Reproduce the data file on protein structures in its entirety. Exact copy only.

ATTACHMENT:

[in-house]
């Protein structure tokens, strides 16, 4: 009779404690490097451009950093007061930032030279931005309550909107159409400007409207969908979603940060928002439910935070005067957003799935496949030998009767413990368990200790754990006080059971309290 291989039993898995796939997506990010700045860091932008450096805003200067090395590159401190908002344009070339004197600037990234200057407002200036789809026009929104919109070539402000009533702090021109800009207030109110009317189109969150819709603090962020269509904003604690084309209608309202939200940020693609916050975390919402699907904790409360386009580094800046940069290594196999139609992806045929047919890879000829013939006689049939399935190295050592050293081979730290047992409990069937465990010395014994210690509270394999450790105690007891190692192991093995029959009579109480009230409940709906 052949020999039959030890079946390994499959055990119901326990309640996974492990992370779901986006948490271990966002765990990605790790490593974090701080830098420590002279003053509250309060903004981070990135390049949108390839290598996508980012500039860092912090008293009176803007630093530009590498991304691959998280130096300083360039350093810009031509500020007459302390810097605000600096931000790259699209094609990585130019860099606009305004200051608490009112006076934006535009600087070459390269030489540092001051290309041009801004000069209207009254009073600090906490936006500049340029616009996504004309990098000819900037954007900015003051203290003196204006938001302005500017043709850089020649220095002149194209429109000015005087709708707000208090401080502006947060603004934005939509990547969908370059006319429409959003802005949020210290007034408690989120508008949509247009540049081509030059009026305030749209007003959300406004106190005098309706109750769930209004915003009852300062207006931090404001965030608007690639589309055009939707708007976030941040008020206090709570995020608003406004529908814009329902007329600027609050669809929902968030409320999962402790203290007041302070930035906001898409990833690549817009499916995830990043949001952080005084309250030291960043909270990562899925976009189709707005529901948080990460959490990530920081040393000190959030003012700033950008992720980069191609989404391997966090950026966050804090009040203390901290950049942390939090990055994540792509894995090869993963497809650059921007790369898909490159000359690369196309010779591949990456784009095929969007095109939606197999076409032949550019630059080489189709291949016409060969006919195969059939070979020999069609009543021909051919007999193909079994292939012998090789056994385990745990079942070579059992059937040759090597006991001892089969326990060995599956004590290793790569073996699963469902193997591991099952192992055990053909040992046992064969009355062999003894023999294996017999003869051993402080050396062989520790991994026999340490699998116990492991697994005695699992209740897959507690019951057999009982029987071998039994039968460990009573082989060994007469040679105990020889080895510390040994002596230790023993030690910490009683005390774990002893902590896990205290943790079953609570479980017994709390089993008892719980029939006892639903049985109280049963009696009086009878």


[in-house]
């Protein structure tokens, strides 16, 4: 009779404690490097451009950093007061930032030279931005309550909107159409400007409207969908979603940060928002439910935070005067957003799935496949030998009767413990368990200790754990006080059971309290 291989039993898995796939997506990010700045860091932008450096805003200067090395590159401190908002344009070339004197600037990234200057407002200036789809026009929104919109070539402000009533702090021109800009207030109110009317189109969150819709603090962020269509904003604690084309209608309202939200940020693609916050975390919402699907904790409360386009580094800046940069290594196999139609992806045929047919890879000829013939006689049939399935190295050592050293081979730290047992409990069937465990010395014994210690509270394999450790105690007891190692192991093995029959009579109480009230409940709906 052949020999039959030890079946390994499959055990119901326990309640996974492990992370779901986006948490271990966002765990990605790790490593974090701080830098420590002279003053509250309060903004981070990135390049949108390839290598996508980012500039860092912090008293009176803007630093530009590498991304691959998280130096300083360039350093810009031509500020007459302390810097605000600096931000790259699209094609990585130019860099606009305004200051608490009112006076934006535009600087070459390269030489540092001051290309041009801004000069209207009254009073600090906490936006500049340029616009996504004309990098000819900037954007900015003051203290003196204006938001302005500017043709850089020649220095002149194209429109000015005087709708707000208090401080502006947060603004934005939509990547969908370059006319429409959003802005949020210290007034408690989120508008949509247009540049081509030059009026305030749209007003959300406004106190005098309706109750769930209004915003009852300062207006931090404001965030608007690639589309055009939707708007976030941040008020206090709570995020608003406004529908814009329902007329600027609050669809929902968030409320999962402790203290007041302070930035906001898409990833690549817009499916995830990043949001952080005084309250030291960043909270990562899925976009189709707005529901948080990460959490990530920081040393000190959030003012700033950008992720980069191609989404391997966090950026966050804090009040203390901290950049942390939090990055994540792509894995090869993963497809650059921007790369898909490159000359690369196309010779591949990456784009095929969007095109939606197999076409032949550019630059080489189709291949016409060969006919195969059939070979020999069609009543021909051919007999193909079994292939012998090789056994385990745990079942070579059992059937040759090597006991001892089969326990060995599956004590290793790569073996699963469902193997591991099952192992055990053909040992046992064969009355062999003894023999294996017999003869051993402080050396062989520790991994026999340490699998116990492991697994005695699992209740897959507690019951057999009982029987071998039994039968460990009573082989060994007469040679105990020889080895510390040994002596230790023993030690910490009683005390774990002893902590896990205290943790079953609570479980017994709390089993008892719980029939006892639903049985109280049963009696009086009878």